Spring Balance

It has been a hard couple of months. The world seems stressed, tormented, and too full of complications. But despite the news-reels full of youth stabbings, Brexit arguments, terrorism, and destructive land use, outside my back door nature continues her yearly cycle undeterred. Well, continues as best she can. March winds kept the migrant birds such as chiffchaff from our hedgerows for a week or so longer than I expected, and I feared for a moment they’d not return at all. When they did return I felt mixed emotions; where would they nest, and what insect life would they be able to find in our battered countryside to feed their young? Nonetheless, when the first chiffchaff song of the year filtered to my ears from the scrub beyond the garden boundary I was slightly soothed; the songster knew nothing of the tensions of the world, would strive, and so would I.

This mid-week will be the Spring Equinox, ‘officially’ the first day of spring and a traditional time for celebrations. 20th March is also International Day of Happiness…coincidence?

The equinox marks the moment of the year when day and night are the same length, indeed the word equinox translates as ‘equal night’ in Latin.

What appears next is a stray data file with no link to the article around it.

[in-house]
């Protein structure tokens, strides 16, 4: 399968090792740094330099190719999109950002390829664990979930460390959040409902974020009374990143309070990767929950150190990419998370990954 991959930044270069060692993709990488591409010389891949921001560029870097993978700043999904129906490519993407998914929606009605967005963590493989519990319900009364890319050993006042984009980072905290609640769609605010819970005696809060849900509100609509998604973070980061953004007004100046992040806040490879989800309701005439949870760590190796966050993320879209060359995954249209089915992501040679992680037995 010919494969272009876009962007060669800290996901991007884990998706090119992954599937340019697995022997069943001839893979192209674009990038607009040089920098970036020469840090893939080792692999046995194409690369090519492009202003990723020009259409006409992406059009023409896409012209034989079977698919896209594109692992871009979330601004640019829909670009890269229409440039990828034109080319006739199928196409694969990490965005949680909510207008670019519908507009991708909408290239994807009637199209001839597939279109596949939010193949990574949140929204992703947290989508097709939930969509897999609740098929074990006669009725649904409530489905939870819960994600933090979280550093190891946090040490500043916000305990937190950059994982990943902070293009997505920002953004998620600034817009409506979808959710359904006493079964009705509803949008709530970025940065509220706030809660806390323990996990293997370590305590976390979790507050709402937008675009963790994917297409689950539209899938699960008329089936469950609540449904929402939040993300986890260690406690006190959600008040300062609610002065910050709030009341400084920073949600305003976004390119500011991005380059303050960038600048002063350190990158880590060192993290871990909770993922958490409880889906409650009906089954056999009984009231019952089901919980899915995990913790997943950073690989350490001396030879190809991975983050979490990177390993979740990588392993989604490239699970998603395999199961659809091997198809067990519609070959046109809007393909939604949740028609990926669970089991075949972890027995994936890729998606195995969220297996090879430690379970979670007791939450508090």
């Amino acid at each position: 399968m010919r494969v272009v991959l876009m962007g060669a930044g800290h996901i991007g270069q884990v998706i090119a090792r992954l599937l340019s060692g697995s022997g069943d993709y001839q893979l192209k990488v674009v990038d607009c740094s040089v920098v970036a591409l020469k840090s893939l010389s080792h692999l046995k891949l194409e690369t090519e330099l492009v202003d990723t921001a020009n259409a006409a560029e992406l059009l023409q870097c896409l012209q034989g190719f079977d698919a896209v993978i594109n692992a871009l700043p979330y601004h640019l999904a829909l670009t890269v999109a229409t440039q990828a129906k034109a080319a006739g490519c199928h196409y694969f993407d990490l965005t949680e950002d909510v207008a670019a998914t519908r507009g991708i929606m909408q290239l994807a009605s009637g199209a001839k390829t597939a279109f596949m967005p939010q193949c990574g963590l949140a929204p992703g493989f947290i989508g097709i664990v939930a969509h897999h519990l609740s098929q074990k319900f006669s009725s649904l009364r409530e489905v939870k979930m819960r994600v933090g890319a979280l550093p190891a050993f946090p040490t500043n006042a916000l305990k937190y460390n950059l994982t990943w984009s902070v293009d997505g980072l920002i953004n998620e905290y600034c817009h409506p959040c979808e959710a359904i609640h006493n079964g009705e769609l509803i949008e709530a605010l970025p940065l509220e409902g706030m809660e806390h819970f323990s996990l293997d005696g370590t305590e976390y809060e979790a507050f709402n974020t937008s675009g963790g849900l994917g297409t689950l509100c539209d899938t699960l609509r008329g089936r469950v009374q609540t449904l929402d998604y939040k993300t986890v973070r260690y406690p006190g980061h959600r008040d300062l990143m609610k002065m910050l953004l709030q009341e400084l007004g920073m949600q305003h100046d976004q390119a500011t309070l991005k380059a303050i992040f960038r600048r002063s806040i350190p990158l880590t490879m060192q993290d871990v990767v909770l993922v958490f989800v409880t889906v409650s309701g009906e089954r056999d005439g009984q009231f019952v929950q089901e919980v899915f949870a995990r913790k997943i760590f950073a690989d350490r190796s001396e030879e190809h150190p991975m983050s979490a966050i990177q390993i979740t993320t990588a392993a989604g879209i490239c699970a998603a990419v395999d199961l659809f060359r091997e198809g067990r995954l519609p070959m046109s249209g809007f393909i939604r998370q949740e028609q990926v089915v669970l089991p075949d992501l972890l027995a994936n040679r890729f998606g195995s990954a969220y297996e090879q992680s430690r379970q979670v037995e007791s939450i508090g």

This is a time of new growth: elder and hazel leaves, soon to be followed by birch. Hazel catkins have reached their long dangling peak, whilst the willow’s equivalent, the pussy-buds are transforming from silken silver tufts to plumes of pollen-yellow. Blackthorn blossom is giving way to unfurling leaves; greening hawthorn is as tempting as its country name ‘bread and cheese’. The ground is carpeted with celandines, violets and crocus, new leaves of wild arum, ramsons, cleavers and cow parsley. Bright greens, sunshine yellows and tentative purple.

You may remember my ‘Autumn To Do List’ I posted here as we moved from September into October. Spring, even more than early autumn, is a time of excitement and burgeoning possibilities. It can be easy to get swept along in the rush towards that dream of ‘the perfect summer’ and miss out on the little joys of the season. Writing a list of my ‘Spring Things’ helps me focus on what is important; the little moments that help me connect to the season, and to plan for some calm in the (often frantic) months ahead.

A Spring To Do List

  • Listen to the dawn chorus
  • Fill vases with British/home-grown daffodils
  • Enjoy soft boiled egg with ‘soilders’ for breakfast (organic, free range & local of course)
  • Smell hyacinths and other spring blooms
  • Go for a windy walk
  • Watch for first cherry blossom on the ancient tree in the orchard
  • Pair spring greens with fresh sheep cheese
  • Sow seeds
  • Wash the windows and front door, air laundry outside
  • Write a letter to a friend
  • Make a note of the dates swallows, cuckoos and other summer migrants return

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